What are the biggest challenges companies face in regards to tax compliance?

As discussed, every country has its own peculiarities. Both in terms of an invoice’s format and how the invoice should be sent. In Italy, for example, the invoice can only be sent via the central government platform (Sistema di Interscambio - Sdi). If the invoice goes directly to the recipient, the invoice is not valid and you have to send it again.

Across Europe, many business-to-government (B2G) mandates exist. These mandates require businesses to only send electronic invoices to public administrations. In most countries, public sector suppliers are also required to issue electronic invoices.

Even though this is a law of the European Commission, it is implemented differently in different countries. Depending on whether I am a supplier in Germany, France or Austria, I have to implement and consider completely different elements. It is a lot for businesses to work with.

Why are there different B2G mandates in Europe?

There are framework conditions from the European Commission: All public administrations, from the government to the municipalities to the municipalities, must be able to receive e-invoices.

Many countries took the basic principles of the framework, and adapted them even further to suit the needs of their own tax administration. You can take a look at the various, and ever-changing, tax regulations in each country here.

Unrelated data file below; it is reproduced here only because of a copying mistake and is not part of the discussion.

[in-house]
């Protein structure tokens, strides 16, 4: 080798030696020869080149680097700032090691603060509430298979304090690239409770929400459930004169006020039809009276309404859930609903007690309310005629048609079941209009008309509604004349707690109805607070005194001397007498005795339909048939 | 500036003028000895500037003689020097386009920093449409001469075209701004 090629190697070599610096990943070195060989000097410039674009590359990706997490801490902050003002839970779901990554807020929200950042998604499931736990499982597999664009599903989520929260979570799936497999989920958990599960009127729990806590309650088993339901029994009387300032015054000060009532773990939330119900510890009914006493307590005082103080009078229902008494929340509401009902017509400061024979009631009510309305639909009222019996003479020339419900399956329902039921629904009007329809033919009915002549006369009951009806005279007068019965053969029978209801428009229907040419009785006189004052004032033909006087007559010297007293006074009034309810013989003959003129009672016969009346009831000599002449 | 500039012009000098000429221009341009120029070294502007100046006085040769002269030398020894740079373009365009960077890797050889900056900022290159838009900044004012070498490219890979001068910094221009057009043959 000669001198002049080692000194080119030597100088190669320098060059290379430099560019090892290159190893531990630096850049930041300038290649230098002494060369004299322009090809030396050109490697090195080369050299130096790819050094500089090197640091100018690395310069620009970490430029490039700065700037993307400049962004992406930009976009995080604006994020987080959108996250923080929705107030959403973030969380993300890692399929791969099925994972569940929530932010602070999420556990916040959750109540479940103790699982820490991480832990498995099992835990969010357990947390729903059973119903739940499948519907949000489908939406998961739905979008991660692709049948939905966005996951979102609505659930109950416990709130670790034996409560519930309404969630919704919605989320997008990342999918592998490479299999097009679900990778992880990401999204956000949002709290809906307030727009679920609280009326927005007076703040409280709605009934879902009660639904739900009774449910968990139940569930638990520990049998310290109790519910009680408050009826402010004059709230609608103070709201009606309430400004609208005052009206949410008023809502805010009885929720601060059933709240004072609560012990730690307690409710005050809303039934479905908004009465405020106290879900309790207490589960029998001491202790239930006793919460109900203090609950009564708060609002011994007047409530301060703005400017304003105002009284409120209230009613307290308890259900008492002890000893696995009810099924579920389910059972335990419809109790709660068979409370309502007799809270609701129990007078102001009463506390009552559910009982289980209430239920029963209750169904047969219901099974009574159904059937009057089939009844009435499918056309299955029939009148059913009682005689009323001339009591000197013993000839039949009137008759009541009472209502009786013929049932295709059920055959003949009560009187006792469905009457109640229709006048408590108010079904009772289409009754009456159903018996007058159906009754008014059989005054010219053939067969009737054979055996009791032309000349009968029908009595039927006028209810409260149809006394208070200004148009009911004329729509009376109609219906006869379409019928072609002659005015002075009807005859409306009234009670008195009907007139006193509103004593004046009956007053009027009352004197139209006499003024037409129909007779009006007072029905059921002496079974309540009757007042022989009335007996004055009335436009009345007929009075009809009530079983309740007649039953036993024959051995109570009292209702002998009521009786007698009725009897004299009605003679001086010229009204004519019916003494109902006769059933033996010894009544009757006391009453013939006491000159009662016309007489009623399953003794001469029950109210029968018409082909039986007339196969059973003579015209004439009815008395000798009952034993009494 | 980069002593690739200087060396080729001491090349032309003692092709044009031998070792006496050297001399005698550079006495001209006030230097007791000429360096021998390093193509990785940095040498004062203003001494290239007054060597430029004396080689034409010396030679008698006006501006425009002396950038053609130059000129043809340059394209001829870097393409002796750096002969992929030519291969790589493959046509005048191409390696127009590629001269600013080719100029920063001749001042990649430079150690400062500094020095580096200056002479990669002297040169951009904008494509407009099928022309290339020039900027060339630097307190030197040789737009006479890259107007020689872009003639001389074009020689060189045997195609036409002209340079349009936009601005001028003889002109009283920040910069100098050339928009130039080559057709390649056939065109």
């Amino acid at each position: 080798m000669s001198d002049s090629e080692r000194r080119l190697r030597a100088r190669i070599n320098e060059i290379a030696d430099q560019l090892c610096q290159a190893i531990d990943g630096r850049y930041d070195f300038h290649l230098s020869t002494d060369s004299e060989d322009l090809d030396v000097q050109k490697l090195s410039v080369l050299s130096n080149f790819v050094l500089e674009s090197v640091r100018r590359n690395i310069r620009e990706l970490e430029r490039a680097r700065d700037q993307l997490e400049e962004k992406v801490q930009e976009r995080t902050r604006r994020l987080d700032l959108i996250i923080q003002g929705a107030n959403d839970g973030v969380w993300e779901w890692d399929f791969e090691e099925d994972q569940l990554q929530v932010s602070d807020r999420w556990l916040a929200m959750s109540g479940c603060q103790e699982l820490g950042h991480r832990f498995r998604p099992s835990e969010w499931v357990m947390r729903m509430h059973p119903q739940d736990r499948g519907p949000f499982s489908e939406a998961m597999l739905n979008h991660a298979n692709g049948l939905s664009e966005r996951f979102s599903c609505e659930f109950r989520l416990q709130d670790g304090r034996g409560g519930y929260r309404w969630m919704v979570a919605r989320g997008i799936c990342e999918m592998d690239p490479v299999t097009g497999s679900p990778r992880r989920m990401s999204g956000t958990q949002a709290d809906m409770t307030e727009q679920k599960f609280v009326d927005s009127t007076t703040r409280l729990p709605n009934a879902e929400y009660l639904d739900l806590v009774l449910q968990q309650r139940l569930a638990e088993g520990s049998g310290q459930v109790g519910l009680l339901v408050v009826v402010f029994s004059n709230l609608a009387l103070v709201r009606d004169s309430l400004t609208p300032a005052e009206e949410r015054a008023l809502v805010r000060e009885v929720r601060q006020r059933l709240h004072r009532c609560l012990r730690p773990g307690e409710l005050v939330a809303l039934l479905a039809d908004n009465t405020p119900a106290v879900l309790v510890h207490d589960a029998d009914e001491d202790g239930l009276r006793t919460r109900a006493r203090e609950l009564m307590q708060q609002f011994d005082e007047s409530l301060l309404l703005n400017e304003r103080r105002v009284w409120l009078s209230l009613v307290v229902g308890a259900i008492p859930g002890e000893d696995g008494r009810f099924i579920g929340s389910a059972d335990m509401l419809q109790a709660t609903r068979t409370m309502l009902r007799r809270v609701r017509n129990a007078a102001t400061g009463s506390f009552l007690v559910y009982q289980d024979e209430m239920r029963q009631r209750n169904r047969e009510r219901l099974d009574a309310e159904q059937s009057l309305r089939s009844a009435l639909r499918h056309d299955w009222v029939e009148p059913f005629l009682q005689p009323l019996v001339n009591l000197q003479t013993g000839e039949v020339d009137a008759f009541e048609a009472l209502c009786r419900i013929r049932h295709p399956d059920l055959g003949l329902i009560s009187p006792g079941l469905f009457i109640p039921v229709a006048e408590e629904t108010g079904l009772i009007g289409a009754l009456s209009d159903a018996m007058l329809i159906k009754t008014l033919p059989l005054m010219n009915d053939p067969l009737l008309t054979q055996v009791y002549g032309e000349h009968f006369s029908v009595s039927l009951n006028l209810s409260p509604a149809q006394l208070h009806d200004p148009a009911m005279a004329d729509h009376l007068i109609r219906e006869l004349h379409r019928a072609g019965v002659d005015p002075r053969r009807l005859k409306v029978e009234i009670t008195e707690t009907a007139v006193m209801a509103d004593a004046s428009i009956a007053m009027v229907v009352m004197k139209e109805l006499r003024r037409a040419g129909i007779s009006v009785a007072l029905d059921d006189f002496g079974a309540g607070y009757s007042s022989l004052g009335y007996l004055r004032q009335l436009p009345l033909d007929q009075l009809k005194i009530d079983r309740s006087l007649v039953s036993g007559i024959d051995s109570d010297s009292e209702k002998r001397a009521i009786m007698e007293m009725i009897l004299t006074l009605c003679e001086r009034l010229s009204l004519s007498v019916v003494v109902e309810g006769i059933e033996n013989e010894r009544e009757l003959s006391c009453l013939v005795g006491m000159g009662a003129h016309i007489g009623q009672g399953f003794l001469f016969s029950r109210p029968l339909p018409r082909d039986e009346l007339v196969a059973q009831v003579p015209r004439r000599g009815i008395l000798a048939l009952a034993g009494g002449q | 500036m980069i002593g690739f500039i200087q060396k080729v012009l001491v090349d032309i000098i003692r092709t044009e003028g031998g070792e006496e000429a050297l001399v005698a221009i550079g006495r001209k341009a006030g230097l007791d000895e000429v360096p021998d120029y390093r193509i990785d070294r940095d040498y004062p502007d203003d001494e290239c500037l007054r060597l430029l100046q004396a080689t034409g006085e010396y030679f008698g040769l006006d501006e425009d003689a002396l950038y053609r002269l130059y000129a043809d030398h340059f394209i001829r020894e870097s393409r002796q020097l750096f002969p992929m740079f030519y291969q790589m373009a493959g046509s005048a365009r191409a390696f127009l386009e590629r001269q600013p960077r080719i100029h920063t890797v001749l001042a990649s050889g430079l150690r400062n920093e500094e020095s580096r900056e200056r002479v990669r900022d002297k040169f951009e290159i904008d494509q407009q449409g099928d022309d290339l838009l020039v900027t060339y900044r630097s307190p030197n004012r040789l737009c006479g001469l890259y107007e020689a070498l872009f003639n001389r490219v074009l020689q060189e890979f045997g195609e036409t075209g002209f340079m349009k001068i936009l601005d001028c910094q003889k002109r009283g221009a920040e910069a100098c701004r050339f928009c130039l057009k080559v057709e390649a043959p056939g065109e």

Will the mandates develop to also include B2B and B2C?

Yes, many European countries have started their B2B mandate journey, including Italy and Serbia. Other countries will start their B2B mandates over the next few years, and many more will join, especially because of the VAT In the Digital Age proposal (ViDA).

How much time does a business have to prepare ahead of their country’s mandates?

It takes some time, you cannot have tax compliant procedures overnight.

Many of the procedures require technical development, which can be difficult for a company to implement by themselves. This is why many businesses use compliant service providers, such as Unifiedpost Group. Businesses therefore don’t need to worry about changing regulations and can rest easy knowing their supplier is doing the compliance work for them.

Plus, businesses can benefit from value-added-services that complaint e-invoicing procedures provide. Such as digital payment buttons, electronic signatures and a certified archive.

In a nutshell, what helps companies when dealing with tax compliance?

Companies must be aware of the ever-increasing complexity of tax compliance. This means either investing in their own structure and training employees to become experts or getting the support of an external service provider who will do the work for them and also keep on top of the latest regulations.

Finally, do you have any other tips for companies?

Companies shouldn't forget that there are experts on these topics who are happy to support them. You don't have to deal with all these challenges alone, because that's exactly why there are companies like us at Unifiedpost Group, who invest a lot of time and work to help every company to be able to provide ideal support here, no matter what challenges.

About Stanislava Filcheva
E-invoicing and E-reporting Compliance Officer

Stanislava has a vast background in accounting and finance, which transitioned her to a role in e-invoicing and tax compliance with Unifiedpost Group in 2020. Stanislava is fluent in four languages and has experience working with many international companies all over the globe.